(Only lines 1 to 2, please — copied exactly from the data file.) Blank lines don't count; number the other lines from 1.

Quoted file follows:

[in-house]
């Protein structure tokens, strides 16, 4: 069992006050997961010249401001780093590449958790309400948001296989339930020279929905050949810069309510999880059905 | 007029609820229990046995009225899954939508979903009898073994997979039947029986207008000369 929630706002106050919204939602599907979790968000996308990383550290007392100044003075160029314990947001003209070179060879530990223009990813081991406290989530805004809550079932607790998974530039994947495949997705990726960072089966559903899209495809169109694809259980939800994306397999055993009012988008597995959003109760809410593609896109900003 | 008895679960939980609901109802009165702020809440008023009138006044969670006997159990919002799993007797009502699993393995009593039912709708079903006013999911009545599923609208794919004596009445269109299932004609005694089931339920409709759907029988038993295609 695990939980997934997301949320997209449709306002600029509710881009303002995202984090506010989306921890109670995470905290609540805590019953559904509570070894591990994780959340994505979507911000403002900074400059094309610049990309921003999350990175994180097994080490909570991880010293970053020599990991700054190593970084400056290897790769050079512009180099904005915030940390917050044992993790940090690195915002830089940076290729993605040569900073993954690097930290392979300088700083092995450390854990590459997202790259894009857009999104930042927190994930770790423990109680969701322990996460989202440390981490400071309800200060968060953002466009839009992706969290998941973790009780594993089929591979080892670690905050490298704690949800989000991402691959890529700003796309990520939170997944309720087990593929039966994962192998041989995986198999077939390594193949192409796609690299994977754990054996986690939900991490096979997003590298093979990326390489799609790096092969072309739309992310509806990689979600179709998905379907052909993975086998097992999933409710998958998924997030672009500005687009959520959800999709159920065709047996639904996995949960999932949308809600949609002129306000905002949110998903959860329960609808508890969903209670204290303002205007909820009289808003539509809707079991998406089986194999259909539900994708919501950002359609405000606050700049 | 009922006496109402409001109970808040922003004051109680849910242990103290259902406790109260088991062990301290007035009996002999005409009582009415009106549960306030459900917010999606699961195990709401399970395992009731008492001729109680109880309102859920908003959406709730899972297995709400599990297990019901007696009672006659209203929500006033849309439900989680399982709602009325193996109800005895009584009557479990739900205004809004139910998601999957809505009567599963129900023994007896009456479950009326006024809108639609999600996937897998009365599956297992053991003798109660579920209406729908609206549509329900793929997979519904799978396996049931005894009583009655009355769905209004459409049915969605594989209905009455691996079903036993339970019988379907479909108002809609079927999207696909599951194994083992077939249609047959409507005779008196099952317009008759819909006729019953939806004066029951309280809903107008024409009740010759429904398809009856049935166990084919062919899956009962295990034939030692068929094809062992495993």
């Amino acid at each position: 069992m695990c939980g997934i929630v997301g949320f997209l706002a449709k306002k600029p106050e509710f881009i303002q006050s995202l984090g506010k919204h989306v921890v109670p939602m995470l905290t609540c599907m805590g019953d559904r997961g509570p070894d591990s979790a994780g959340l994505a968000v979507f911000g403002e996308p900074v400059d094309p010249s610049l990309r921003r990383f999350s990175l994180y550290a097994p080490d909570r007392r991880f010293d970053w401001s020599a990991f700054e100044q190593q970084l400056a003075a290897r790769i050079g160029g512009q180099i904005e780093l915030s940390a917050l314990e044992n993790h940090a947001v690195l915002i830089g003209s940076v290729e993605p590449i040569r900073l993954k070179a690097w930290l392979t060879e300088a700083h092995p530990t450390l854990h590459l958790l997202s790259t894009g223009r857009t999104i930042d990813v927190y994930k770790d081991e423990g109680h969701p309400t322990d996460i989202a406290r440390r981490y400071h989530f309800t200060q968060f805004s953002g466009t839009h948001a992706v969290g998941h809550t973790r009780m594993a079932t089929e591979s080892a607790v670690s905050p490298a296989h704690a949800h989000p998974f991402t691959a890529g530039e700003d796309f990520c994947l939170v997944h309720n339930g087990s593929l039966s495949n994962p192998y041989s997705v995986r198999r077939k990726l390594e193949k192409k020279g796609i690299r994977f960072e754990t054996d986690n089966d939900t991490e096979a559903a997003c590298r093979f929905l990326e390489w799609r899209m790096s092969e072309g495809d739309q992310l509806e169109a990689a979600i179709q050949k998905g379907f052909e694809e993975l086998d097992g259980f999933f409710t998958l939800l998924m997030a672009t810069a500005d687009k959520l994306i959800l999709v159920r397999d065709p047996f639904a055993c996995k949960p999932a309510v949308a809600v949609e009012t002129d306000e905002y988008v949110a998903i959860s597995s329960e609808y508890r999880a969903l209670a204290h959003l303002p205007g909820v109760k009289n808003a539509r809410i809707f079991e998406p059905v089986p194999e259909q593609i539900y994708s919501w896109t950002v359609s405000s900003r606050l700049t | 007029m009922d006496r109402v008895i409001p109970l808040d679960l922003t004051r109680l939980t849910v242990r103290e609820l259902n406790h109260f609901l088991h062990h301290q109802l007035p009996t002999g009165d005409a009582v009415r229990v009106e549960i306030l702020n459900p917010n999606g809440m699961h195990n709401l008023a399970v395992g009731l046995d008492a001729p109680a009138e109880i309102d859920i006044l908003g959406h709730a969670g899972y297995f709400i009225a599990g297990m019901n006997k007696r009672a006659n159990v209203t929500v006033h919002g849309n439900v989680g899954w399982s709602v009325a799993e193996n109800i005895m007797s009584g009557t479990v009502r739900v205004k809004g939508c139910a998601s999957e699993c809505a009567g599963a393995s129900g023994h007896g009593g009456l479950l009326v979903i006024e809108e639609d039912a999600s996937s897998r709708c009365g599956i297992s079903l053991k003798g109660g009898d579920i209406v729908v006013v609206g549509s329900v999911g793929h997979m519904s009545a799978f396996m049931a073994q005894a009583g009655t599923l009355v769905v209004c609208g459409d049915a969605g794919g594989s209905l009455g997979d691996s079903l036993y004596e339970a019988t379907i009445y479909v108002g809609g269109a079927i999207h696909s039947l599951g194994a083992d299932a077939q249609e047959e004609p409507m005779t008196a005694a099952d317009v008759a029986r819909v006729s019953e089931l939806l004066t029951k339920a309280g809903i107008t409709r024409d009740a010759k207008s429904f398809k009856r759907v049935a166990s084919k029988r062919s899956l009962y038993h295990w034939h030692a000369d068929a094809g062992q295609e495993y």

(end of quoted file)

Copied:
[in-house]
């Protein structure tokens, strides 16, 4: 069992006050997961010249401001780093590449958790309400948001296989339930020279929905050949810069309510999880059905 | 007029609820229990046995009225899954939508979903009898073994997979039947029986207008000369 929630706002106050919204939602599907979790968000996308990383550290007392100044003075160029314990947001003209070179060879530990223009990813081991406290989530805004809550079932607790998974530039994947495949997705990726960072089966559903899209495809169109694809259980939800994306397999055993009012988008597995959003109760809410593609896109900003 | 008895679960939980609901109802009165702020809440008023009138006044969670006997159990919002799993007797009502699993393995009593039912709708079903006013999911009545599923609208794919004596009445269109299932004609005694089931339920409709759907029988038993295609 695990939980997934997301949320997209449709306002600029509710881009303002995202984090506010989306921890109670995470905290609540805590019953559904509570070894591990994780959340994505979507911000403002900074400059094309610049990309921003999350990175994180097994080490909570991880010293970053020599990991700054190593970084400056290897790769050079512009180099904005915030940390917050044992993790940090690195915002830089940076290729993605040569900073993954690097930290392979300088700083092995450390854990590459997202790259894009857009999104930042927190994930770790423990109680969701322990996460989202440390981490400071309800200060968060953002466009839009992706969290998941973790009780594993089929591979080892670690905050490298704690949800989000991402691959890529700003796309990520939170997944309720087990593929039966994962192998041989995986198999077939390594193949192409796609690299994977754990054996986690939900991490096979997003590298093979990326390489799609790096092969072309739309992310509806990689979600179709998905379907052909993975086998097992999933409710998958998924997030672009500005687009959520959800999709159920065709047996639904996995949960999932949308809600949609002129306000905002949110998903959860329960609808508890969903209670204290303002205007909820009289808003539509809707079991998406089986194999259909539900994708919501950002359609405000606050700049 | 009922006496109402409001109970808040922003004051109680849910242990103290259902406790109260088991062990301290007035009996002999005409009582009415009106549960306030459900917010999606699961195990709401399970395992009731008492001729109680109880309102859920908003959406709730899972297995709400599990297990019901007696009672006659209203929500006033849309439900989680399982709602009325193996109800005895009584009557479990739900205004809004139910998601999957809505009567599963129900023994007896009456479950009326006024809108639609999600996937897998009365599956297992053991003798109660579920209406729908609206549509329900793929997979519904799978396996049931005894009583009655009355769905209004459409049915969605594989209905009455691996079903036993339970019988379907479909108002809609079927999207696909599951194994083992077939249609047959409507005779008196099952317009008759819909006729019953939806004066029951309280809903107008024409009740010759429904398809009856049935166990084919062919899956009962295990034939030692068929094809062992495993």